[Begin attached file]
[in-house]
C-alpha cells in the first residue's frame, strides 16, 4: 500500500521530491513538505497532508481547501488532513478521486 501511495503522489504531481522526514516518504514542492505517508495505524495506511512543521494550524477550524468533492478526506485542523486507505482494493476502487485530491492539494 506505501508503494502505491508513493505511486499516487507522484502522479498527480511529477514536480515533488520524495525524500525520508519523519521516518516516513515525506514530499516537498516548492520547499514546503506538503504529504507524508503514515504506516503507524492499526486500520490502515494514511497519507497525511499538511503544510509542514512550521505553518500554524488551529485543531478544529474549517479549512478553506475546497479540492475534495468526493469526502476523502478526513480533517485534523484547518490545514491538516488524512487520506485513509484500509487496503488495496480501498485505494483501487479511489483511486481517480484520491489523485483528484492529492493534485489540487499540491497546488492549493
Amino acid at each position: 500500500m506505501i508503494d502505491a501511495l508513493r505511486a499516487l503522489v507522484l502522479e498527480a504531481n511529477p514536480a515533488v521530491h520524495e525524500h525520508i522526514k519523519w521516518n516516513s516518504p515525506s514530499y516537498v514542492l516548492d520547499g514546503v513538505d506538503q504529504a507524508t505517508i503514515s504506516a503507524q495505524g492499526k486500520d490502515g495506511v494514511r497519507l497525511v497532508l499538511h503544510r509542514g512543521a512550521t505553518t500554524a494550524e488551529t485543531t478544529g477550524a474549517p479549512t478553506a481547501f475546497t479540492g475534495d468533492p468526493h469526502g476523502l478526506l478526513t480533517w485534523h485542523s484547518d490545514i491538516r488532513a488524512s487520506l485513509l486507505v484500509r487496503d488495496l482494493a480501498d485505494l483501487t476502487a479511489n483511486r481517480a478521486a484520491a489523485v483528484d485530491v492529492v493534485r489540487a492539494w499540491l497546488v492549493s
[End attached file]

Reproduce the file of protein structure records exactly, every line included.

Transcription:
[in-house]
C-alpha cells in the first residue's frame, strides 16, 4: 500500500521530491513538505497532508481547501488532513478521486 501511495503522489504531481522526514516518504514542492505517508495505524495506511512543521494550524477550524468533492478526506485542523486507505482494493476502487485530491492539494 506505501508503494502505491508513493505511486499516487507522484502522479498527480511529477514536480515533488520524495525524500525520508519523519521516518516516513515525506514530499516537498516548492520547499514546503506538503504529504507524508503514515504506516503507524492499526486500520490502515494514511497519507497525511499538511503544510509542514512550521505553518500554524488551529485543531478544529474549517479549512478553506475546497479540492475534495468526493469526502476523502478526513480533517485534523484547518490545514491538516488524512487520506485513509484500509487496503488495496480501498485505494483501487479511489483511486481517480484520491489523485483528484492529492493534485489540487499540491497546488492549493
Amino acid at each position: 500500500m506505501i508503494d502505491a501511495l508513493r505511486a499516487l503522489v507522484l502522479e498527480a504531481n511529477p514536480a515533488v521530491h520524495e525524500h525520508i522526514k519523519w521516518n516516513s516518504p515525506s514530499y516537498v514542492l516548492d520547499g514546503v513538505d506538503q504529504a507524508t505517508i503514515s504506516a503507524q495505524g492499526k486500520d490502515g495506511v494514511r497519507l497525511v497532508l499538511h503544510r509542514g512543521a512550521t505553518t500554524a494550524e488551529t485543531t478544529g477550524a474549517p479549512t478553506a481547501f475546497t479540492g475534495d468533492p468526493h469526502g476523502l478526506l478526513t480533517w485534523h485542523s484547518d490545514i491538516r488532513a488524512s487520506l485513509l486507505v484500509r487496503d488495496l482494493a480501498d485505494l483501487t476502487a479511489n483511486r481517480a478521486a484520491a489523485v483528484d485530491v492529492v493534485r489540487a492539494w499540491l497546488v492549493s